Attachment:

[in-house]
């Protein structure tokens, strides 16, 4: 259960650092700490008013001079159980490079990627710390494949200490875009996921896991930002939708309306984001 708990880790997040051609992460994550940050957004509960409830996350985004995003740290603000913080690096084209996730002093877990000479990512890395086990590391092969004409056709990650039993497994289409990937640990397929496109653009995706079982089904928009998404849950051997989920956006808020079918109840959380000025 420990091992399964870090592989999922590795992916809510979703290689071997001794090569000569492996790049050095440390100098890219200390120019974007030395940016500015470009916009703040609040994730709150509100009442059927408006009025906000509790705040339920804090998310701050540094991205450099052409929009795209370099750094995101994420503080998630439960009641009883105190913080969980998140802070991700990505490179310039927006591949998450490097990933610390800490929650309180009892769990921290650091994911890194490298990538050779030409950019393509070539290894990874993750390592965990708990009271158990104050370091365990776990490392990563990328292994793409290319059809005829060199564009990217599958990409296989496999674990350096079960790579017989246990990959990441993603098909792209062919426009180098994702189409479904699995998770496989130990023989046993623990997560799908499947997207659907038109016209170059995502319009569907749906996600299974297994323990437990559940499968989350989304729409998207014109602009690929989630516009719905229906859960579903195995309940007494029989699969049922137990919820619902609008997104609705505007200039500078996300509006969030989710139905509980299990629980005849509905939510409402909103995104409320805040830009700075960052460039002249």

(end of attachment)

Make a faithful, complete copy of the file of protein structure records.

[in-house]
């Protein structure tokens, strides 16, 4: 259960650092700490008013001079159980490079990627710390494949200490875009996921896991930002939708309306984001 708990880790997040051609992460994550940050957004509960409830996350985004995003740290603000913080690096084209996730002093877990000479990512890395086990590391092969004409056709990650039993497994289409990937640990397929496109653009995706079982089904928009998404849950051997989920956006808020079918109840959380000025 420990091992399964870090592989999922590795992916809510979703290689071997001794090569000569492996790049050095440390100098890219200390120019974007030395940016500015470009916009703040609040994730709150509100009442059927408006009025906000509790705040339920804090998310701050540094991205450099052409929009795209370099750094995101994420503080998630439960009641009883105190913080969980998140802070991700990505490179310039927006591949998450490097990933610390800490929650309180009892769990921290650091994911890194490298990538050779030409950019393509070539290894990874993750390592965990708990009271158990104050370091365990776990490392990563990328292994793409290319059809005829060199564009990217599958990409296989496999674990350096079960790579017989246990990959990441993603098909792209062919426009180098994702189409479904699995998770496989130990023989046993623990997560799908499947997207659907038109016209170059995502319009569907749906996600299974297994323990437990559940499968989350989304729409998207014109602009690929989630516009719905229906859960579903195995309940007494029989699969049922137990919820619902609008997104609705505007200039500078996300509006969030989710139905509980299990629980005849509905939510409402909103995104409320805040830009700075960052460039002249």